06 October 2023

Dear Fighter Pilots, Partners and Friends,

We are pleased to inform you of the most recent changes coming to the F/A-18C and F-16C air-to-air radar detection modelling. Notably, we have further refined how the radar detects targets based on a realistic set of probabilities. Take a look at the technical explanation below. Stay tuned for the feature drop in the upcoming DCS 2.9 Open Beta!

DCS: Mi-24P Hind will also receive a wealth of improvements in the upcoming open beta update! You can look forward to exciting Petrovich AI enhancements and an updated SPO-10 Radar Warning Receiver (RWR). More details below.

Bogey Dope is an ex-USAF F-16 Crew Chief that creates easily digestible DCS tutorials, cinematics, and missions on YouTube. His channel is a great resource for DCS pilots, and we encourage you to check out his channel and show him your support! 

Please note that if your Steam account is bound to your DCS account, you will not be able to log into the Steam version of the game and will encounter a 403 error. This change has been implemented to enhance security and streamline access to DCS.

Thank you for your passion and support.

Yours sincerely,

Eagle Dynamics

Air-to-Air Radar


Air-to-Air Radar

In our previous White Paper regarding Phase 1 of improving the F-16C and F/A-18C radars, we discussed advances in how we calculate detection range based on Pulse Repetition Frequency (PRF), average transmitted power, receiver noise figure, antenna area, and Signal to Noise Ratio (SNR). You can find this White Paper here: 

Eagle_Dynamics_Radar_White_Paper_v1 (digitalcombatsimulator.com)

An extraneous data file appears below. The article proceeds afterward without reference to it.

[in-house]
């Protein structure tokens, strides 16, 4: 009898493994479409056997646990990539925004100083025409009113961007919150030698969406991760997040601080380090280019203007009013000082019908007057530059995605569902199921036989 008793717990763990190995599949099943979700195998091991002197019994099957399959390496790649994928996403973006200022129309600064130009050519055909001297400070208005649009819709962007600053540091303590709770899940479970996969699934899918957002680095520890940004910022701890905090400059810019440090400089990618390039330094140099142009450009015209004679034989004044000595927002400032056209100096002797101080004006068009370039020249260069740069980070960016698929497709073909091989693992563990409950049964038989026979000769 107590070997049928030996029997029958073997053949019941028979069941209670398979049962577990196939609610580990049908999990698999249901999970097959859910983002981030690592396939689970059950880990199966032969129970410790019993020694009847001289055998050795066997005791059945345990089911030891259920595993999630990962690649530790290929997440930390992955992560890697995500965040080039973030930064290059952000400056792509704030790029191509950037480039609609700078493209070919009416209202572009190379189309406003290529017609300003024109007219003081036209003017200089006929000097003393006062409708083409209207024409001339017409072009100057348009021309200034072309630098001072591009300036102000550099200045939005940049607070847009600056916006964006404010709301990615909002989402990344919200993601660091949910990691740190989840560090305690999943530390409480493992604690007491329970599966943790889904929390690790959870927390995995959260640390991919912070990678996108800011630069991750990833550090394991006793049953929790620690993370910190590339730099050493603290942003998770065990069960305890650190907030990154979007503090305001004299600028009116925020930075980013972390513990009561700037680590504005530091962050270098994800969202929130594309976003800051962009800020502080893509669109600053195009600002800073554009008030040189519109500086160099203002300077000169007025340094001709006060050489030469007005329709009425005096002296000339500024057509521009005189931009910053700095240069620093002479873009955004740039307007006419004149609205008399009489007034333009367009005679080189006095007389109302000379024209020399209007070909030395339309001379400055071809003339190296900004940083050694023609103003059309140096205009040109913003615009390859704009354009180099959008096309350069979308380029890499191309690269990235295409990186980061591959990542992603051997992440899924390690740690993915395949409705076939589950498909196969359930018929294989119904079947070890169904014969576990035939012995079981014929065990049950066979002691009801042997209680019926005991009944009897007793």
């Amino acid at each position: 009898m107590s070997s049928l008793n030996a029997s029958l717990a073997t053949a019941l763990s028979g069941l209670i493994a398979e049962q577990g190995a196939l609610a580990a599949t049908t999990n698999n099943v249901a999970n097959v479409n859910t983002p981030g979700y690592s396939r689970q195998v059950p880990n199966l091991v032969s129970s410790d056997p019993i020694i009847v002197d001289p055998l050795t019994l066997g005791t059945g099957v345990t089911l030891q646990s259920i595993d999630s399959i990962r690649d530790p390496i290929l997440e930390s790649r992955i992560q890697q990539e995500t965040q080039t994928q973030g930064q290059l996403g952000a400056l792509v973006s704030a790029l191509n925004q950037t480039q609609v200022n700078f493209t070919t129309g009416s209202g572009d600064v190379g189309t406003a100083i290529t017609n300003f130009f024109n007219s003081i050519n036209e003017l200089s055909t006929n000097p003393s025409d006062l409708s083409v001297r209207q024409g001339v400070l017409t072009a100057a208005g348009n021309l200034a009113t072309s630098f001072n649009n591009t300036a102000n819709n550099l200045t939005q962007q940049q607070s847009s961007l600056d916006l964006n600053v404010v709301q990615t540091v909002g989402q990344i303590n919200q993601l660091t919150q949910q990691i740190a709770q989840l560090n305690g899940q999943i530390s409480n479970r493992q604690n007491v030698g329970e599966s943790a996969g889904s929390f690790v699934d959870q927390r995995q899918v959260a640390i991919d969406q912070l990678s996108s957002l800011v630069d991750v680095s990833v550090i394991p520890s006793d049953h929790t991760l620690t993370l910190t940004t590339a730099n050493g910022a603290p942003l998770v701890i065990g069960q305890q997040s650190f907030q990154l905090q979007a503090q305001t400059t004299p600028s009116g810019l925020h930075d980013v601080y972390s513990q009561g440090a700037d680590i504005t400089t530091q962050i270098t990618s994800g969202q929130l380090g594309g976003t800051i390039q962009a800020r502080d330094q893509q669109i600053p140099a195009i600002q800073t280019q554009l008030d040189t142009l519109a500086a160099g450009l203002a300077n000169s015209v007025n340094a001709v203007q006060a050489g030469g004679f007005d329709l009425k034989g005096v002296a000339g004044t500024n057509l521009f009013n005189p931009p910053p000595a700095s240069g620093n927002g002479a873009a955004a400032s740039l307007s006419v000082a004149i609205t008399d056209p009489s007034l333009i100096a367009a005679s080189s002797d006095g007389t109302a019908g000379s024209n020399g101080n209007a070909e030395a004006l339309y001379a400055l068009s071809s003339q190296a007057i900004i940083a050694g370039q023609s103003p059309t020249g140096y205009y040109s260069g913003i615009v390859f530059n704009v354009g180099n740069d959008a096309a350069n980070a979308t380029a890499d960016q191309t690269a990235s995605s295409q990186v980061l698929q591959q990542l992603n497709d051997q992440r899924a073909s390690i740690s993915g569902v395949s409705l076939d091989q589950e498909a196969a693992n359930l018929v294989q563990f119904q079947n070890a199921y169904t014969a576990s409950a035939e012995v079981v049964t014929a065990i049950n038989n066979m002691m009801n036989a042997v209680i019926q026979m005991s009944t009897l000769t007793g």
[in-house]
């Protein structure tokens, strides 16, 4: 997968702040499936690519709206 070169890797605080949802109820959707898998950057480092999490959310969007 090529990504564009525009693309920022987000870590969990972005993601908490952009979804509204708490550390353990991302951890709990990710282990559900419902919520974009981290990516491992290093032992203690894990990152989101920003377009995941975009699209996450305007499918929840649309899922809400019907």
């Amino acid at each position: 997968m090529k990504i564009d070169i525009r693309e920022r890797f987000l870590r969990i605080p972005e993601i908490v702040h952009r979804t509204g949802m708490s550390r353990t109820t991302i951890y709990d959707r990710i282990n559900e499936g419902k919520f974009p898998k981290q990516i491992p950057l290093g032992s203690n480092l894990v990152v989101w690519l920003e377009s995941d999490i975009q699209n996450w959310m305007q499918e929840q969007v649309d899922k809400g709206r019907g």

For Phase 2 of radar model update, we will be accounting for the following:

Fluctuation of Target RCS. Real targets have complex shapes, and their linear sizes are often larger than radar wavelength. This means that radar returns from different parts of the airframe may add or cancel each other depending on their relative phase causing the RCS to fluctuate. In our approach, RCS is approximately constant during dwell, but randomly changes from dwell to dwell according to exponential distribution (this approach is known as the Swerling Case I model). This results in non-constant detection range and target detection probability.

Noise Variability. Detection probability will also depend on the noise level, its variability, and the number of Coherent Processing Intervals (CPIs) per dwell. Because the noise level continuously changes, the target may or may not be detected in a particular CPI. For example: There are three CPIs per dwell in HPRF RWS mode, and for successful ranging, the target should be detected in all three CPIs. Obviously, the probability of detection in all three CPIs is lower than the probability of detection in one of three CPIs or in three of eight CPIs (like in MPRF mode). In HPRF Velocity Search mode, Post-Detection Integration (PDI) replaces Frequency Modulation Ranging (FMR). In that mode, signals from three CPIs are summed to make noise fluctuations smaller and thus minimise the probability of false alarms. This allows lower threshold sensitivity and increased detection range without increasing false alarm probability.